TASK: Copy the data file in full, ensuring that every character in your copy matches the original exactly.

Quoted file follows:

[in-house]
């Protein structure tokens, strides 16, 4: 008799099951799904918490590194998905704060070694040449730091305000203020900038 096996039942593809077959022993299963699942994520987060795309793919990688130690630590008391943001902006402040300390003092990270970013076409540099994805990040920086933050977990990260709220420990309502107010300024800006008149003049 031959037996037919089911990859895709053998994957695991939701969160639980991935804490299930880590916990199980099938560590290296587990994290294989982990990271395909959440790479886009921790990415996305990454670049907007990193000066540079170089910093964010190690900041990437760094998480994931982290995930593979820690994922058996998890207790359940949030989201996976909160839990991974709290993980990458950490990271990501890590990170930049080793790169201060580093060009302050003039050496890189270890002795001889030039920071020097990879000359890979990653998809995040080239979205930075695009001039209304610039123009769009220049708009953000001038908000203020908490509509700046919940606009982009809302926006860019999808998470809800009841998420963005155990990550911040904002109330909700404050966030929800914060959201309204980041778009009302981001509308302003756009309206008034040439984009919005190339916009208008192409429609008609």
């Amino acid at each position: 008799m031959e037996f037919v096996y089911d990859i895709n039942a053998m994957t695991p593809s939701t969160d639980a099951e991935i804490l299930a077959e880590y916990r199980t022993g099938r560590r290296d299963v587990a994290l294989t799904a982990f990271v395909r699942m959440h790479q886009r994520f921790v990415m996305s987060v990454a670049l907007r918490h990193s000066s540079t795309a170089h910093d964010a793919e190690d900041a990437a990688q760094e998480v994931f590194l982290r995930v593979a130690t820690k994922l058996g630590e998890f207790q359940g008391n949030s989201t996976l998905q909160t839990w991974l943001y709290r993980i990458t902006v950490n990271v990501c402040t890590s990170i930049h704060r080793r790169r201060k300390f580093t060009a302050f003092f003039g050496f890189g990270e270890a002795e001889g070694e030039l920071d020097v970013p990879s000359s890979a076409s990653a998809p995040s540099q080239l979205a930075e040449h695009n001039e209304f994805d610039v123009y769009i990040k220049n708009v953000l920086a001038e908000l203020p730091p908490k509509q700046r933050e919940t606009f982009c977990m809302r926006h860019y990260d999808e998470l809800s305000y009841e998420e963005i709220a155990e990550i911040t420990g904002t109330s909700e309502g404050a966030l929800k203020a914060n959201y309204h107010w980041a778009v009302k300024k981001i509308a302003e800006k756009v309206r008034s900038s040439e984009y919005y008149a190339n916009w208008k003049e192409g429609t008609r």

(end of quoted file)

[in-house]
């Protein structure tokens, strides 16, 4: 008799099951799904918490590194998905704060070694040449730091305000203020900038 096996039942593809077959022993299963699942994520987060795309793919990688130690630590008391943001902006402040300390003092990270970013076409540099994805990040920086933050977990990260709220420990309502107010300024800006008149003049 031959037996037919089911990859895709053998994957695991939701969160639980991935804490299930880590916990199980099938560590290296587990994290294989982990990271395909959440790479886009921790990415996305990454670049907007990193000066540079170089910093964010190690900041990437760094998480994931982290995930593979820690994922058996998890207790359940949030989201996976909160839990991974709290993980990458950490990271990501890590990170930049080793790169201060580093060009302050003039050496890189270890002795001889030039920071020097990879000359890979990653998809995040080239979205930075695009001039209304610039123009769009220049708009953000001038908000203020908490509509700046919940606009982009809302926006860019999808998470809800009841998420963005155990990550911040904002109330909700404050966030929800914060959201309204980041778009009302981001509308302003756009309206008034040439984009919005190339916009208008192409429609008609």
């Amino acid at each position: 008799m031959e037996f037919v096996y089911d990859i895709n039942a053998m994957t695991p593809s939701t969160d639980a099951e991935i804490l299930a077959e880590y916990r199980t022993g099938r560590r290296d299963v587990a994290l294989t799904a982990f990271v395909r699942m959440h790479q886009r994520f921790v990415m996305s987060v990454a670049l907007r918490h990193s000066s540079t795309a170089h910093d964010a793919e190690d900041a990437a990688q760094e998480v994931f590194l982290r995930v593979a130690t820690k994922l058996g630590e998890f207790q359940g008391n949030s989201t996976l998905q909160t839990w991974l943001y709290r993980i990458t902006v950490n990271v990501c402040t890590s990170i930049h704060r080793r790169r201060k300390f580093t060009a302050f003092f003039g050496f890189g990270e270890a002795e001889g070694e030039l920071d020097v970013p990879s000359s890979a076409s990653a998809p995040s540099q080239l979205a930075e040449h695009n001039e209304f994805d610039v123009y769009i990040k220049n708009v953000l920086a001038e908000l203020p730091p908490k509509q700046r933050e919940t606009f982009c977990m809302r926006h860019y990260d999808e998470l809800s305000y009841e998420e963005i709220a155990e990550i911040t420990g904002t109330s909700e309502g404050a966030l929800k203020a914060n959201y309204h107010w980041a778009v009302k300024k981001i509308a302003e800006k756009v309206r008034s900038s040439e984009y919005y008149a190339n916009w208008k003049e192409g429609t008609r």